Menasseh ben Israel (1604-1657) was, for a time, the most famous Jew in the world. One of the rabbis of the Portuguese-Jewish community of Amsterdam, he was also the first printer of Hebrew books in the Dutch Republic, with clients all across Europe. Menasseh’s own writings on theology and philosophy were especially admired by gentile scholars. They sought him out as a Hebrew teacher and as a reliable source on Jewish customs, law and history. He also collaborated on several projects with Rembrandt. In the early modern Republic of Letters, Menasseh was the go-to source for all things Jewish. And yet, Menasseh felt he was never given the respect he deserved by the leaders and other rabbis of his own Sephardic community; he was right.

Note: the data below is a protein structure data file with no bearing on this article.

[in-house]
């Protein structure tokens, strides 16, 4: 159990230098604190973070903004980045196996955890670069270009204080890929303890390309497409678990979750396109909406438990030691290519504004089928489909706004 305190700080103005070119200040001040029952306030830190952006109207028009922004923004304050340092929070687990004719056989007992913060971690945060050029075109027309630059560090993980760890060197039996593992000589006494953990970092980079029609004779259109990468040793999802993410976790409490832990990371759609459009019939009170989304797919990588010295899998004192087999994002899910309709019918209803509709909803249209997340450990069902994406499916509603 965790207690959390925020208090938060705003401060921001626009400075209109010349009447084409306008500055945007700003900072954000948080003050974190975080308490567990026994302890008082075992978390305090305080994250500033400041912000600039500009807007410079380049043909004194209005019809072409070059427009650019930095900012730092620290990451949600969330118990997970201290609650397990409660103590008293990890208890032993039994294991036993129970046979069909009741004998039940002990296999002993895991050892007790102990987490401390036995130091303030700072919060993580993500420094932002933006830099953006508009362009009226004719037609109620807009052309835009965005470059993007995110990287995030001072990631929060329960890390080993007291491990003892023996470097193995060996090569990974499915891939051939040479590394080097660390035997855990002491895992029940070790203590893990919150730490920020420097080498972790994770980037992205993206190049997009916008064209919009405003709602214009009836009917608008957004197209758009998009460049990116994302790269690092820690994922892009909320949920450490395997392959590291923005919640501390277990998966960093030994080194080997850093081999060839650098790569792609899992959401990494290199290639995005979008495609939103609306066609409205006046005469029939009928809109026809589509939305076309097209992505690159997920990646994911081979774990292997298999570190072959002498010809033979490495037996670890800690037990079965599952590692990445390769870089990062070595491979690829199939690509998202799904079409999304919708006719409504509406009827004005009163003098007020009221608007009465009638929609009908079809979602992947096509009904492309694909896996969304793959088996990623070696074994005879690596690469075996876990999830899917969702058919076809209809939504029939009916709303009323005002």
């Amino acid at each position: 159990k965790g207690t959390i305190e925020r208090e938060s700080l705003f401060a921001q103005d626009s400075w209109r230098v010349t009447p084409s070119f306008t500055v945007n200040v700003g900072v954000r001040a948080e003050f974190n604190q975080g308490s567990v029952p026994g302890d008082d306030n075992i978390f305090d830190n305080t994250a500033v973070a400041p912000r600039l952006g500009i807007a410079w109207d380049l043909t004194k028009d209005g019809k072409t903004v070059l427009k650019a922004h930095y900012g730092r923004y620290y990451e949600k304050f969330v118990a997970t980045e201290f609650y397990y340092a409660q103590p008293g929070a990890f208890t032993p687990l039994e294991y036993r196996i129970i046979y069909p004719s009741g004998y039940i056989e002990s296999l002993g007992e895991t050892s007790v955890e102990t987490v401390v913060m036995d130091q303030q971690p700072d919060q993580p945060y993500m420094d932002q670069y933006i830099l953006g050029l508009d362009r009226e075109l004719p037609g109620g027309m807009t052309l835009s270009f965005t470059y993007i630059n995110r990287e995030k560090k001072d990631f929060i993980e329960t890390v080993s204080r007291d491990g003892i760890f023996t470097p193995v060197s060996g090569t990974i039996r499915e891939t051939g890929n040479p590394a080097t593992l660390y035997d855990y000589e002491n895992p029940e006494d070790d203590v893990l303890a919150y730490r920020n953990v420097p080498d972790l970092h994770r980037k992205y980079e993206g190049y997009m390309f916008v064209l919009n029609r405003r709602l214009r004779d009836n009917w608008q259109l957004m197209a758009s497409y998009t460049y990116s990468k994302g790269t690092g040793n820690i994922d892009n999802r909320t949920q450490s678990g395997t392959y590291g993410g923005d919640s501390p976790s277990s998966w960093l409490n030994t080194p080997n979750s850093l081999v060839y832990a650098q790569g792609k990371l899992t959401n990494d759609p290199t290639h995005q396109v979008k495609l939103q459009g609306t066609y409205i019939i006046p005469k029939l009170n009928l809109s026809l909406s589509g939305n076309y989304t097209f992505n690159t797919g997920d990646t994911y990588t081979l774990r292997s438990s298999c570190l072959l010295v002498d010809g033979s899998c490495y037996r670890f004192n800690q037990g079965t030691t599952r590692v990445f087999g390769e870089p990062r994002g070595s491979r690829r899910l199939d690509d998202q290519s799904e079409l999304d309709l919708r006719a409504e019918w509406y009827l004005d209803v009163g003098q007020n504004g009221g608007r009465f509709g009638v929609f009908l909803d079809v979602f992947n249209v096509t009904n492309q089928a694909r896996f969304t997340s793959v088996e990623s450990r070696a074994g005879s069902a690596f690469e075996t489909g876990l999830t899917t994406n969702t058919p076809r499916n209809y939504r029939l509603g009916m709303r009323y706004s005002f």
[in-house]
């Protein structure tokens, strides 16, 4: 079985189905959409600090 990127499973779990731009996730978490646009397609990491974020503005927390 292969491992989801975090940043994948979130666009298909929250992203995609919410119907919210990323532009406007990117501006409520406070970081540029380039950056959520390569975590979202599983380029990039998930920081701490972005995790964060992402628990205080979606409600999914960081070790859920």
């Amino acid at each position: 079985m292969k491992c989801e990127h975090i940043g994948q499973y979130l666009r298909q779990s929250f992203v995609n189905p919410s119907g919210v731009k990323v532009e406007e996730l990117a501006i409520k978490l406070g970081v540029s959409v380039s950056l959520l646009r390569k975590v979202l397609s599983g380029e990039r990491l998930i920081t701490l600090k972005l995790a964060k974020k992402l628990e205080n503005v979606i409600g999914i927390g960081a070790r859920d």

Steven Nadler is the William H. Hay II Professor of Philosophy, Evjue-Bascom Professor in Humanities, and Weinstein-Bascom Professor of Jewish Studies. His books include A Book Forged in Hell: Spinoza's Scandalous Treatise and the Birth of the Secular Age (Princeton, 2011), The Philosopher, the Priest and the Painter: A Portrait of Descartes (Princeton, 2013), Spinoza: A Life (Cambridge, 1999, winner of the Koret Jewish Book Award for Biography), and Rembrandt's Jews (Chicago, 2003, which was named a finalist for the 2004 Pulitzer Prize in general nonfiction). He also published, with his son Ben Nadler, the graphic book Heretics! The Wondrous (and Dangerous) Beginnings of Modern Philosophy (Princeton, 2017). He has been a visiting professor at Stanford University, the University of Chicago, the University of Amsterdam, the Ecole des hautes études en science sociales (Paris), and the Ecole normal supérieure (Paris). He has also been a scholar-in-residence at the American Academy in Rome. His biography of Menasseh ben Israel will appear in the "Jewish Lives" series (Yale University Press) in the fall of 2018.
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